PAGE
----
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While I am somwhat familiar with Mr. Smith's work as an artist, I was unaware that he spent time as an apprentice to FLW in the late 1930's. Does anyone here know more about Tony Smith's time at Taliesin? If so, I'd be interesed to learn more.
Here's the link to the story:
Looks like, from the information i am reading, that he spent 2 years at Georgetown (unknown dates), 4 years ('31-'35) with the Art Students League; '37-'38 at the New Bauhaus (that must be have been his intro to the Midwest), and was in the Fellowship for less than a year: April, 1939-Jan. 1940.
I don't know anything else because I've never gone looking for correspondence related to him since I'd never heard the connection before. I looked at Wikipedia, but that was a repeat of the blueverticalstudio page (or that page is a repeat of parts of the Wiki article).
Couldn't agree with you more. Any true individual could never function for long in what, honestly, was a somewhat oppressive environment-except to hold out as long as possible for the opportunity to experience architectural genius. IMO, some people prefer to be led, and a longer length of time in the Fellowship actually impacted designs negatively compared to those who struck out on their own.Paul Ringstrom wrote:It has always seemed to me that those who stayed for a relatively short period of time and were anxious to leave and make their mark on the world were the more successful of the "fellows."
I also think that had Olga not been able to heavily influence Wright at a difficult time for him with her own cult experiences, things may have ended up very differently. Frank surely liked the deity he ended up being treated as, but it did not have to become more so of what Olga wanted.
That's the common agreement from the people I've talked to (although Lautner is the exception, what with 6 years in the Fellowship).It has always seemed to me that those who stayed for a relatively short period of time and were anxious to leave and make their mark on the world were the more successful of the "fellows."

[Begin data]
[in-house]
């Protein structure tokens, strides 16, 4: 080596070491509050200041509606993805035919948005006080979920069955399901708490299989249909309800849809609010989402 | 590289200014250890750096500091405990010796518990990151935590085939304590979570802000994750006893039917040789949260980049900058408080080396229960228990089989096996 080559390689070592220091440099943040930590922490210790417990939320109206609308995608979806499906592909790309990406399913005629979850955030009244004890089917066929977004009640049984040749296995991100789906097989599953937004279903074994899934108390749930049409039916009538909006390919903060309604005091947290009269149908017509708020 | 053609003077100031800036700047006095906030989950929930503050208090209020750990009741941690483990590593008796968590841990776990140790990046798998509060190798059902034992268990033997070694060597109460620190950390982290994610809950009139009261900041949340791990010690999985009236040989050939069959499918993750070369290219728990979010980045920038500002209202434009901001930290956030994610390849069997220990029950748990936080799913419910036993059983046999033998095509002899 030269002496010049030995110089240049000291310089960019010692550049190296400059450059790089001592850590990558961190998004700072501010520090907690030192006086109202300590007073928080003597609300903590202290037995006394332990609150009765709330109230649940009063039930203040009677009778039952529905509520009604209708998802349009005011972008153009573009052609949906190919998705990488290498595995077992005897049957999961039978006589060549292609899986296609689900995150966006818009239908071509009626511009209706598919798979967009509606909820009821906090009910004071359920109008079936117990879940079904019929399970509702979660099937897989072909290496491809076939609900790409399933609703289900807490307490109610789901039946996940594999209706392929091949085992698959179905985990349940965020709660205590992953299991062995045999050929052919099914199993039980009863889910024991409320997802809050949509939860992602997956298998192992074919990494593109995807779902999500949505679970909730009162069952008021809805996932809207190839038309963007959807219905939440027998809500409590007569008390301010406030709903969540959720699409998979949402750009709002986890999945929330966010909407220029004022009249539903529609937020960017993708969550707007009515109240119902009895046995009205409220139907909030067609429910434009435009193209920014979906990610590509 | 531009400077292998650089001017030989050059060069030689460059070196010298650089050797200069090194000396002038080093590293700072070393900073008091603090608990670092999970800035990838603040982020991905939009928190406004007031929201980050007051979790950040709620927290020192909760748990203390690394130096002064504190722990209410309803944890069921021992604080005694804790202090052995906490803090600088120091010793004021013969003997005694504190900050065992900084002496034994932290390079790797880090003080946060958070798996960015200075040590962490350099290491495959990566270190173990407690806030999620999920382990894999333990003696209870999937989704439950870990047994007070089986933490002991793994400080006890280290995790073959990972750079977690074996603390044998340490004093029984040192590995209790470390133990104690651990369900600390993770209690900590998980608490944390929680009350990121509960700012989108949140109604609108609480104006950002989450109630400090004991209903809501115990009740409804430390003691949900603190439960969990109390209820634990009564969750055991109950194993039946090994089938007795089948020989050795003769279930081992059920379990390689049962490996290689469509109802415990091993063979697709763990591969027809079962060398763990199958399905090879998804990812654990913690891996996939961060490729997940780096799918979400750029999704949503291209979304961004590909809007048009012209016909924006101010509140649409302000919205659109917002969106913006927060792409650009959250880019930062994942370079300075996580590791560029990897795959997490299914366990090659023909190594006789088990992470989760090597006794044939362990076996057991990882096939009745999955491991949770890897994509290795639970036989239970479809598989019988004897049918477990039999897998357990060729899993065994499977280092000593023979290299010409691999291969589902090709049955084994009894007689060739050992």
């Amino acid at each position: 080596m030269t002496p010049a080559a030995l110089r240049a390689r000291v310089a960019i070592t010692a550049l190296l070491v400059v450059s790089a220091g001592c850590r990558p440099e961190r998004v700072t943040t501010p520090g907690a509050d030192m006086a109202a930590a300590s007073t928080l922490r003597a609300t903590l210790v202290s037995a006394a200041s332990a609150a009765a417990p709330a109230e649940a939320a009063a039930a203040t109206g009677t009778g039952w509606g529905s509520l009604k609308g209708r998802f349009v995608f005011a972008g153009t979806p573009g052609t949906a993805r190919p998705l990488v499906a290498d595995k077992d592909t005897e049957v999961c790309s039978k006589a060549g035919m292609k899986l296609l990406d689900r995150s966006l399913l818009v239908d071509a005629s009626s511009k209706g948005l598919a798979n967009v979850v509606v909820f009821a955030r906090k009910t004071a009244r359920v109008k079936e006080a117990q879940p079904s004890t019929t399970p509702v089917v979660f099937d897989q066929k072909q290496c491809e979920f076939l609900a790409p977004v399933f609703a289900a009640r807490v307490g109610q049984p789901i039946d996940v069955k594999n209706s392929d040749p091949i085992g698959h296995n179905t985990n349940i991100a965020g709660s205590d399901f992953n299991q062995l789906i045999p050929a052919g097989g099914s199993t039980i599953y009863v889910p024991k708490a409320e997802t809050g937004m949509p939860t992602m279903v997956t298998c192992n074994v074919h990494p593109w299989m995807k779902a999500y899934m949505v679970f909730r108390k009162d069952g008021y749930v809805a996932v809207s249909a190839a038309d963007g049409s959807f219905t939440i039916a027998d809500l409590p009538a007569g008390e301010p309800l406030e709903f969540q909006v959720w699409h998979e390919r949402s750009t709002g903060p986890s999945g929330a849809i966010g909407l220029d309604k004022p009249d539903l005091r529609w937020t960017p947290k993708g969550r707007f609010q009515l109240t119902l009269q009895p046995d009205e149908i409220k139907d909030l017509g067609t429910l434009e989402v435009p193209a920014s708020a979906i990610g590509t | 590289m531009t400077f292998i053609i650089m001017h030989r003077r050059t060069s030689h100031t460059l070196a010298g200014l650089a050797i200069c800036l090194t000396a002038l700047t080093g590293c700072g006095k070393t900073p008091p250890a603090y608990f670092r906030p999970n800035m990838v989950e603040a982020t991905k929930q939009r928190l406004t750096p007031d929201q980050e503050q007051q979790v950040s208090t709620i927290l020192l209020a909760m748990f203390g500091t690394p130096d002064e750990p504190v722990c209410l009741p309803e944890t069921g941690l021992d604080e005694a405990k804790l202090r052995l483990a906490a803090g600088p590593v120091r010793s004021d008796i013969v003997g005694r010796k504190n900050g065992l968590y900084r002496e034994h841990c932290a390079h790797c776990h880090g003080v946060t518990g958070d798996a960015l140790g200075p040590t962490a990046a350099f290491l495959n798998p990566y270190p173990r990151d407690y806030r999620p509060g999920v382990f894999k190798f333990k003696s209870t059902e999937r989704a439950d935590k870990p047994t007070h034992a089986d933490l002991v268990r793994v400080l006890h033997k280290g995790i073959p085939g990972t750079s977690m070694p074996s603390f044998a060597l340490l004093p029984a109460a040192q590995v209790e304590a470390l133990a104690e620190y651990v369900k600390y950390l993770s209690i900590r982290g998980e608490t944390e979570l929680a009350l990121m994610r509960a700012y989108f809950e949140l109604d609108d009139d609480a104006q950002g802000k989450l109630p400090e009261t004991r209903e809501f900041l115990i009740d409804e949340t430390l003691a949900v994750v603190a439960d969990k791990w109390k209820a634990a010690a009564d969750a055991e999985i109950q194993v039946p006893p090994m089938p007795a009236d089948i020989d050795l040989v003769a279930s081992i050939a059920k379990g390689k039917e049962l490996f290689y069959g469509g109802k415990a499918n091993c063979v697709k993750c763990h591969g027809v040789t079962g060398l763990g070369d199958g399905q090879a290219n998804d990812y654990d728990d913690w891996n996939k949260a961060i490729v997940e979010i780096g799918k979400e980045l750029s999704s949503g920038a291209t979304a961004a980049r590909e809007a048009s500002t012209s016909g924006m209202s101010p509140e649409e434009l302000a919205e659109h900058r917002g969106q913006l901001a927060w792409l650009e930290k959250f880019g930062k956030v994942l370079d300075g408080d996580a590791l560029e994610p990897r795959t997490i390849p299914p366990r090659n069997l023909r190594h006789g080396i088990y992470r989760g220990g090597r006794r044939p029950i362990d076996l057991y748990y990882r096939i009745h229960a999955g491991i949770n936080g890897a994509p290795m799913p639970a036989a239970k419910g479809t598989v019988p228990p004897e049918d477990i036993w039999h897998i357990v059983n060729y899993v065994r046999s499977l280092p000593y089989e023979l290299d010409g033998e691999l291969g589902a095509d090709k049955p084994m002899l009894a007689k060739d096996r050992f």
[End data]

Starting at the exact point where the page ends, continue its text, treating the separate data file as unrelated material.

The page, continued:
I knew there was at least one notable exception to my comment but I couldn't think of it at the time. Now I remember reading that fact at the recent Lautner exhibit and was shocked at the time.
I think we can agree that of all of the apprentices that became "famous" Lautner's work was the least derivative.
Speaking of derivative... I think it could be successfully argued that Wright's Usonian work was derived from Schindler's and Dow's previous work.
Alden Dow's early work is very Usonian in its principles. These houses were built using his own "unit-block" system. There is a housewalk every year in Midland, MI on the first Saturday of October where several of his houses are open. They change every year. I would highly recommend it.TnGuy wrote: The more I see and learn (and very much like) about Schindler, the more I am reaching the same conclusion. -David
I was able to get into a Dow Legacy house (not on the tour) that was built just a few years ago, for a friend of the Dow family, that was the most wonderful small Usonian that you ever could have imagined.
To me, it's more obvious to see Wright taking Usonian cues earlier (1920's) from Schindler. I'll have to learn more about the Wright-looks-to-Dow connection. Is there a "definitive" book on Dow?
Couldn't it be argued, though, that Wright already had a 'unit block' system prior to Dow with the California homes, which he (Wright) referred to as his "first Usonians"?Paul Ringstrom wrote:Alden Dow's early work is very Usonian in its principles. These houses were built using his own "unit-block" system.
Second Dow's block was 100% different from either of Wright's textile blocks (of which he had two distinct types: rebar joints and mortar joints).
There are only two readily available books on Dow:
Alden B. Dow: Midwestern Modern by Diane Maddex (2007)
Architecture of Alden B. Dow by Sidney K. Robinson (1983)
I have read the Robinson book and would recommend it. Sidney Robinson is currently an instructor at the Taliesin architecture school.